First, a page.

Icelandic food will transport you back to the time of Vikings and the country’s first settlers – with dishes steeped in traditional techniques. Iceland’s history, climate, and geography underpin a unique culinary style, making it a popular destination for foodies seeking something a little different.
Iceland’s rich food culture
Iceland’s food culture is rooted in the ninth-century arrival of early settlers from neighboring Scandinavia, who brought Nordic culinary traditions (and sheep)!
For centuries, Icelanders were subsistence farmers, and a climate shaped by long winters demanded expertise in food preservation – which explains the fermented, smoked, salted, and cured delicacies we still see in Icelandic food today.
In the early 20th century, a thriving fishing industry added seafood to Iceland’s staple diet.
More recently, Icelanders have overcome the challenge of growing fruit and vegetables by using renewable resources (spring water, hydro- and geothermal power) to heat greenhouses. And by embracing innovative methods such as vertical farming, they now have an abundant supply of home-grown, chemical-free, fresh fruit and vegetables all year round.
So, what traditional delicacies can you expect to eat during your Iceland self-drive trip?
We’ve selected 14 of our favorite Icelandic foods, spanning both the weird and the wonderful! So let’s start by exploring the wonderful…
The wonderful: 9 must-try Icelandic delicacies
1. Icelandic lamb
We had to begin with lamb. After all, sheep have been integral to Icelandic culture since the arrival of the first settlers. Icelandic sheep have provided meat and dairy products for centuries, and their wool is used to create our legendary lopapeysa hand-knitted sweaters.
The number of Icelandic sheep peaked in c.1980 at c.800,000. Today, there are around 400,000 sheep, which still outnumbers Iceland’s human population. During a self-drive adventure in Iceland, you’ll encounter sheep on the road during warmer months, when they roam freely across mountains and fjords. In fact, the number one rule for driving safely in Iceland is to watch out for the sheep!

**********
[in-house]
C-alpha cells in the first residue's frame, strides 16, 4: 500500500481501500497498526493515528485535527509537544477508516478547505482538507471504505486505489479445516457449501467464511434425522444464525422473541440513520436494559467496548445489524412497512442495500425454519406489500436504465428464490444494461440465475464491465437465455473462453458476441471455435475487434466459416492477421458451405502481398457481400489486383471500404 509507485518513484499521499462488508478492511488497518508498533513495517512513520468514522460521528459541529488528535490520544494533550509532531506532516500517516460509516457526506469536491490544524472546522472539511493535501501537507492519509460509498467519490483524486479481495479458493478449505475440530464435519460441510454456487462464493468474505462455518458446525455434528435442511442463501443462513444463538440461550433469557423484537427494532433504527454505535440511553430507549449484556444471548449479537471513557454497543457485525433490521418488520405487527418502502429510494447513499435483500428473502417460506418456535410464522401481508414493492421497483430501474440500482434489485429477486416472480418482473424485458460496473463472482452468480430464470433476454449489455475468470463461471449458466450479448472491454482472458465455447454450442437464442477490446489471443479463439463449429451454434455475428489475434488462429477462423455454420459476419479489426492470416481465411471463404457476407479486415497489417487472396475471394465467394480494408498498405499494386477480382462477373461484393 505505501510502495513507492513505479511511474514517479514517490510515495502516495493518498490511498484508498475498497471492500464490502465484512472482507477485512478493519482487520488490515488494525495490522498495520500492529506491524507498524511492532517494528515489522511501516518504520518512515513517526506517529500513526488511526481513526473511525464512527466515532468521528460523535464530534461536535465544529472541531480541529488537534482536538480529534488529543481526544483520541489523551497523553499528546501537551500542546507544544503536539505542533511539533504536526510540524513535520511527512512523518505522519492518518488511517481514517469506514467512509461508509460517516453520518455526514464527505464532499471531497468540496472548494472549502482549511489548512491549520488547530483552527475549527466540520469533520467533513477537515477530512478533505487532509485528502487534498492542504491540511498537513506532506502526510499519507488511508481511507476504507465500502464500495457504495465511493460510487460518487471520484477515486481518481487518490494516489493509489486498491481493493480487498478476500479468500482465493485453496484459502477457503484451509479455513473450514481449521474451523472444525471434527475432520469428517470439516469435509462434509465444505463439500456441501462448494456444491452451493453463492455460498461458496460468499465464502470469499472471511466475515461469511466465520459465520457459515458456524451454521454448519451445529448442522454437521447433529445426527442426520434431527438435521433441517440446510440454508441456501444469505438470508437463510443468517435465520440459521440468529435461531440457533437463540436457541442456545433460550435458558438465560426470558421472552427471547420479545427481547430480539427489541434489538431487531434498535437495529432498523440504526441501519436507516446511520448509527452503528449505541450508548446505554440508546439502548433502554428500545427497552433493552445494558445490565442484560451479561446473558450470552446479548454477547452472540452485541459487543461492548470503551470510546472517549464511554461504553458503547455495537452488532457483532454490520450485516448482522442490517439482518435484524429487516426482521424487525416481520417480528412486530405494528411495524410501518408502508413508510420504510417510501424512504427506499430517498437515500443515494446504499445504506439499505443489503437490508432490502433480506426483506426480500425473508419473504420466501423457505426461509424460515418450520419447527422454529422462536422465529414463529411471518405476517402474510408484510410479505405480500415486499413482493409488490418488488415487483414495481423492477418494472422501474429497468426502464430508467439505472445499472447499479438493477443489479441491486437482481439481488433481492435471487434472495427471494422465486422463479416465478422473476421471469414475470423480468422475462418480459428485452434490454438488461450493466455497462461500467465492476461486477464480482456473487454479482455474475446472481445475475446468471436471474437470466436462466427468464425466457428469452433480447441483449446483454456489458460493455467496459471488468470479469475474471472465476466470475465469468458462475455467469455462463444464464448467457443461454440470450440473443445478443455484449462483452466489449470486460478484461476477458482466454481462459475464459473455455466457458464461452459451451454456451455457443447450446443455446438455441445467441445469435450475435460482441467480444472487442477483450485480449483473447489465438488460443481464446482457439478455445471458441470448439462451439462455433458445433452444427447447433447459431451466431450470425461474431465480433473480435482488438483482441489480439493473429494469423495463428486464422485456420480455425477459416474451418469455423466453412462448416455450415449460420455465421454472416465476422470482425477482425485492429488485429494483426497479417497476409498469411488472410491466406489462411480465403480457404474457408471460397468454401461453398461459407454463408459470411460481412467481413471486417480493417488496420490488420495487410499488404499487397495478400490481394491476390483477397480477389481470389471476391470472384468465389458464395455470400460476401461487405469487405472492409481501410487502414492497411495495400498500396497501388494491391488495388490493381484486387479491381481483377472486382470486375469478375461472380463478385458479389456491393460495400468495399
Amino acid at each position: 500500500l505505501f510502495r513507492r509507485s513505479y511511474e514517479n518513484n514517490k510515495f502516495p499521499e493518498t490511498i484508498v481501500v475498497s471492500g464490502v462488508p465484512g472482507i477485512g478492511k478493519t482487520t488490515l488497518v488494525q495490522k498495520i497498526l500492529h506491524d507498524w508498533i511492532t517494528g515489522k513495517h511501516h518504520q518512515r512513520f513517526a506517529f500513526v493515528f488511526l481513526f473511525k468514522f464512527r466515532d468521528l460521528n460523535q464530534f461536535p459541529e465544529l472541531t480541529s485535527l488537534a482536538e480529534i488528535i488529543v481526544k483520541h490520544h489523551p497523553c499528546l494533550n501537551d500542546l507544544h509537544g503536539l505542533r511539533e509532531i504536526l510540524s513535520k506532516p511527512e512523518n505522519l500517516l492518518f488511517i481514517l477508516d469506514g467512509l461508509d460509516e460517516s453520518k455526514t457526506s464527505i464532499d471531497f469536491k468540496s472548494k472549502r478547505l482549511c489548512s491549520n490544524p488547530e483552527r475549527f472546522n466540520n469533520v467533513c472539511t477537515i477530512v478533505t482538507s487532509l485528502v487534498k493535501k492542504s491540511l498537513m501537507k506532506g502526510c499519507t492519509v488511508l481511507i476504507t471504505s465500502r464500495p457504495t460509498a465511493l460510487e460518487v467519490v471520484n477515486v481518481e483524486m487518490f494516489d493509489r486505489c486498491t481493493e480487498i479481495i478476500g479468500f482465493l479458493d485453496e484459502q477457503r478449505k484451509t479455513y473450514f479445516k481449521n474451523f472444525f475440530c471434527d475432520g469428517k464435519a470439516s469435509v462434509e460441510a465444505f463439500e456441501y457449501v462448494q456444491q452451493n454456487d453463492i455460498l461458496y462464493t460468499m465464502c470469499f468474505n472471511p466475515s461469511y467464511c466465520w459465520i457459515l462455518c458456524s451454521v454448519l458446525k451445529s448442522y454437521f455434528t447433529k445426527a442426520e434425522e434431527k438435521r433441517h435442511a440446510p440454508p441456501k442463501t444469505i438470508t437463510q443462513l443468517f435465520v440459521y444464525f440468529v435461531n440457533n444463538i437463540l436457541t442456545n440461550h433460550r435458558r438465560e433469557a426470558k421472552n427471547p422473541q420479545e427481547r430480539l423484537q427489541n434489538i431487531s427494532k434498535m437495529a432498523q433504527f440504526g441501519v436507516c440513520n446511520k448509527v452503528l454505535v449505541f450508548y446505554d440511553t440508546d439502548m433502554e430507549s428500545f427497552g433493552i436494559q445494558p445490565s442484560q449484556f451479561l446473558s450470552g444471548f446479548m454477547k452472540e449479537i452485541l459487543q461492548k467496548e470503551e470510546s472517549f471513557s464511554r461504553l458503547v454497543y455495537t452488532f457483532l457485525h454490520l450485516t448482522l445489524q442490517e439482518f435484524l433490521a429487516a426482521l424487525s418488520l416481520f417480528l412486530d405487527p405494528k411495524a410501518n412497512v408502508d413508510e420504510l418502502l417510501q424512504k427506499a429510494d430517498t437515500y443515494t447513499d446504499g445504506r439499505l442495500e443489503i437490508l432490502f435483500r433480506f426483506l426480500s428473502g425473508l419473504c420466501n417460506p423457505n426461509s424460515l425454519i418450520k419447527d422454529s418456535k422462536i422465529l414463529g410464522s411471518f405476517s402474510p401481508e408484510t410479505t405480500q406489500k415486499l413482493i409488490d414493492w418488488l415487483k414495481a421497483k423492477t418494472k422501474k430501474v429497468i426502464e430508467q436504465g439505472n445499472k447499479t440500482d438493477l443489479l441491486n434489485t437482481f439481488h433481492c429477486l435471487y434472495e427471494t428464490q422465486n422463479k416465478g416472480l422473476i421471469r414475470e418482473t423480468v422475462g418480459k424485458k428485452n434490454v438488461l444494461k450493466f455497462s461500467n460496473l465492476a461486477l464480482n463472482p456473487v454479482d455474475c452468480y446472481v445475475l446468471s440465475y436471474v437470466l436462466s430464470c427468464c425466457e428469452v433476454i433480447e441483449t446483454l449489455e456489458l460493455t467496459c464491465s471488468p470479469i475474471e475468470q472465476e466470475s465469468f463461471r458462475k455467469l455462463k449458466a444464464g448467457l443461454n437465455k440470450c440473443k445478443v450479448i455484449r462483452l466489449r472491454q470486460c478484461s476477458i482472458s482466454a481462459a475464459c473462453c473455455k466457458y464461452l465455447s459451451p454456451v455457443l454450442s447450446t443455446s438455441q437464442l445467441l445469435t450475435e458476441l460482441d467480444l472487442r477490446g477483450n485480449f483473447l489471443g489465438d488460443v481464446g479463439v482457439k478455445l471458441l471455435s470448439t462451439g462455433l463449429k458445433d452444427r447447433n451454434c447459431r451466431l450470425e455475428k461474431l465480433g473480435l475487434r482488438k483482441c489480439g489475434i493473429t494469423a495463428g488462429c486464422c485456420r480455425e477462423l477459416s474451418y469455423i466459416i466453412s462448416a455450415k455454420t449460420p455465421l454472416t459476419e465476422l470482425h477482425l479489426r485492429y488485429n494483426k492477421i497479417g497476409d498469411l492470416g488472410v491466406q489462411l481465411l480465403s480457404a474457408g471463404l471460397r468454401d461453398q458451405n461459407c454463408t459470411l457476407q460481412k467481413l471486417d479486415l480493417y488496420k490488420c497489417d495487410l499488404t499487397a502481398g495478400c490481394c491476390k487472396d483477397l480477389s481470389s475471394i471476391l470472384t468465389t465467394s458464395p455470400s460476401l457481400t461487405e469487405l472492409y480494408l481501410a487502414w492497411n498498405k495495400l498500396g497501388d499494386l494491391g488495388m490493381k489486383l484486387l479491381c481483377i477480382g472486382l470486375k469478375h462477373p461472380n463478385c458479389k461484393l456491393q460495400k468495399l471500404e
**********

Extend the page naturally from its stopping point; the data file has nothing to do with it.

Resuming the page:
If you visit in September, you can witness (and join in!) the ancient farming tradition of ‘réttir.’ This nationwide roundup of sheep before the winter involves entire communities and usually culminates in a big celebration.
Many traditional Icelandic dishes use locally produced lamb, which has a distinct game-like flavor due to the sheep’s free-roaming diet of highland herbs, moss, lichen, and grasses. Look out for traditional dishes such as:
- Kjötsúpa – delicious lamb soup made with winter root vegetables
- Lambalæri – roast leg of lamb
- Flatkaka með hangikjöt – a flatbread served with sliced smoked lamb (a great food option for those camping in Iceland)
2. Síld (pickled herring)
Fresh fish and seafood are an Icelandic staple, but the humble herring holds a special place in the country’s history. From 1867 to 1968, the herring industry thrived, fuelling an era of rapid economic growth and prosperity. Many settlements in North Iceland, such as Akureyri, expanded to support the industry, but sadly overfishing led to the industry’s demise in the late 1960s.
Herring stocks have fortunately replenished, and pickled herring is still a well-known delicacy. You’ll typically find pickled herring served as an appetizer with potato salad or Icelandic rye bread.
Different pickling marinades are used for preserving herring, the most popular being onion, closely followed by curry and beet. If you’re visiting in December, look out for a ‘jólahlaðborð’ (Christmas buffet feast), where you’ll find síld among the starters alongside smoked salmon and seafood mousse.